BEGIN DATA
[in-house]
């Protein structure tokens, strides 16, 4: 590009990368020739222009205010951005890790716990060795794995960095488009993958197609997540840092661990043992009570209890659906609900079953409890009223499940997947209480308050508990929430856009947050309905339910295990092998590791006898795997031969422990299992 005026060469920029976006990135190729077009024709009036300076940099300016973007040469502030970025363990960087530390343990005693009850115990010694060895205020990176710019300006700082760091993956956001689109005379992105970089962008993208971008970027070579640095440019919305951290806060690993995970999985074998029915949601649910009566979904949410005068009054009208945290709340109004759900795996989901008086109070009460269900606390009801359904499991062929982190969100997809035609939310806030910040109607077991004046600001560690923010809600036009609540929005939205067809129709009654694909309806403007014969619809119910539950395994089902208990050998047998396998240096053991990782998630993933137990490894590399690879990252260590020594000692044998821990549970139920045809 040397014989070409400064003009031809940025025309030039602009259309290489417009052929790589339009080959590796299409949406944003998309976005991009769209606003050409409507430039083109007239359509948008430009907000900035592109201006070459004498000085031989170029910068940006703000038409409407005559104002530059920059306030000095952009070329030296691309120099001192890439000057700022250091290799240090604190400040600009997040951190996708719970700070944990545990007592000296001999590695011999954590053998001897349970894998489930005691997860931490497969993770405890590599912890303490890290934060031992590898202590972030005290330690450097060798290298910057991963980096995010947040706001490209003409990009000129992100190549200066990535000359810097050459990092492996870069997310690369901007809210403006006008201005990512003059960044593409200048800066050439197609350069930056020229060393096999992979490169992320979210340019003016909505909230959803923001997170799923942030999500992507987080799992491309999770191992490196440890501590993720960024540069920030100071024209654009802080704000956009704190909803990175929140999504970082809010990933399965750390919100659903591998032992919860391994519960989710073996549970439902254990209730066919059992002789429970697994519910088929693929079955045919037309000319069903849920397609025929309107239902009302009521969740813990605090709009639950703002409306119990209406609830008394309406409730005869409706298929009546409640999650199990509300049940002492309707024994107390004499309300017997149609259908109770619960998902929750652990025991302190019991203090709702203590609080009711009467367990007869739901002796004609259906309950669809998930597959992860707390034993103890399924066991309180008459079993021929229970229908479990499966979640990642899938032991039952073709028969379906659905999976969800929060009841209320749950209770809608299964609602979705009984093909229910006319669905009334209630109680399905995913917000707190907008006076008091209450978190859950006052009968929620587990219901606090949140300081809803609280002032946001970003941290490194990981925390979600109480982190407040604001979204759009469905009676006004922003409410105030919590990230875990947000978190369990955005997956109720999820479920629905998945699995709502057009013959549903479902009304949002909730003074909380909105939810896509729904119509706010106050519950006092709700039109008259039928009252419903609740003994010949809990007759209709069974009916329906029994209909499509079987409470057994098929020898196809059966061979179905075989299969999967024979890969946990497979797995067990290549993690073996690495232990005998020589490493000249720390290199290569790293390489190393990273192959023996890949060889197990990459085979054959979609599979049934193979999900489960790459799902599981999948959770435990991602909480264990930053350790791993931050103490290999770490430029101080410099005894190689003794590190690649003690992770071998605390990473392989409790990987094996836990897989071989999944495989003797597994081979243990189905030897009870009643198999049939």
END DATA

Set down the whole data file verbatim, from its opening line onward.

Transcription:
[in-house]
């Protein structure tokens, strides 16, 4: 590009990368020739222009205010951005890790716990060795794995960095488009993958197609997540840092661990043992009570209890659906609900079953409890009223499940997947209480308050508990929430856009947050309905339910295990092998590791006898795997031969422990299992 005026060469920029976006990135190729077009024709009036300076940099300016973007040469502030970025363990960087530390343990005693009850115990010694060895205020990176710019300006700082760091993956956001689109005379992105970089962008993208971008970027070579640095440019919305951290806060690993995970999985074998029915949601649910009566979904949410005068009054009208945290709340109004759900795996989901008086109070009460269900606390009801359904499991062929982190969100997809035609939310806030910040109607077991004046600001560690923010809600036009609540929005939205067809129709009654694909309806403007014969619809119910539950395994089902208990050998047998396998240096053991990782998630993933137990490894590399690879990252260590020594000692044998821990549970139920045809 040397014989070409400064003009031809940025025309030039602009259309290489417009052929790589339009080959590796299409949406944003998309976005991009769209606003050409409507430039083109007239359509948008430009907000900035592109201006070459004498000085031989170029910068940006703000038409409407005559104002530059920059306030000095952009070329030296691309120099001192890439000057700022250091290799240090604190400040600009997040951190996708719970700070944990545990007592000296001999590695011999954590053998001897349970894998489930005691997860931490497969993770405890590599912890303490890290934060031992590898202590972030005290330690450097060798290298910057991963980096995010947040706001490209003409990009000129992100190549200066990535000359810097050459990092492996870069997310690369901007809210403006006008201005990512003059960044593409200048800066050439197609350069930056020229060393096999992979490169992320979210340019003016909505909230959803923001997170799923942030999500992507987080799992491309999770191992490196440890501590993720960024540069920030100071024209654009802080704000956009704190909803990175929140999504970082809010990933399965750390919100659903591998032992919860391994519960989710073996549970439902254990209730066919059992002789429970697994519910088929693929079955045919037309000319069903849920397609025929309107239902009302009521969740813990605090709009639950703002409306119990209406609830008394309406409730005869409706298929009546409640999650199990509300049940002492309707024994107390004499309300017997149609259908109770619960998902929750652990025991302190019991203090709702203590609080009711009467367990007869739901002796004609259906309950669809998930597959992860707390034993103890399924066991309180008459079993021929229970229908479990499966979640990642899938032991039952073709028969379906659905999976969800929060009841209320749950209770809608299964609602979705009984093909229910006319669905009334209630109680399905995913917000707190907008006076008091209450978190859950006052009968929620587990219901606090949140300081809803609280002032946001970003941290490194990981925390979600109480982190407040604001979204759009469905009676006004922003409410105030919590990230875990947000978190369990955005997956109720999820479920629905998945699995709502057009013959549903479902009304949002909730003074909380909105939810896509729904119509706010106050519950006092709700039109008259039928009252419903609740003994010949809990007759209709069974009916329906029994209909499509079987409470057994098929020898196809059966061979179905075989299969999967024979890969946990497979797995067990290549993690073996690495232990005998020589490493000249720390290199290569790293390489190393990273192959023996890949060889197990990459085979054959979609599979049934193979999900489960790459799902599981999948959770435990991602909480264990930053350790791993931050103490290999770490430029101080410099005894190689003794590190690649003690992770071998605390990473392989409790990987094996836990897989071989999944495989003797597994081979243990189905030897009870009643198999049939």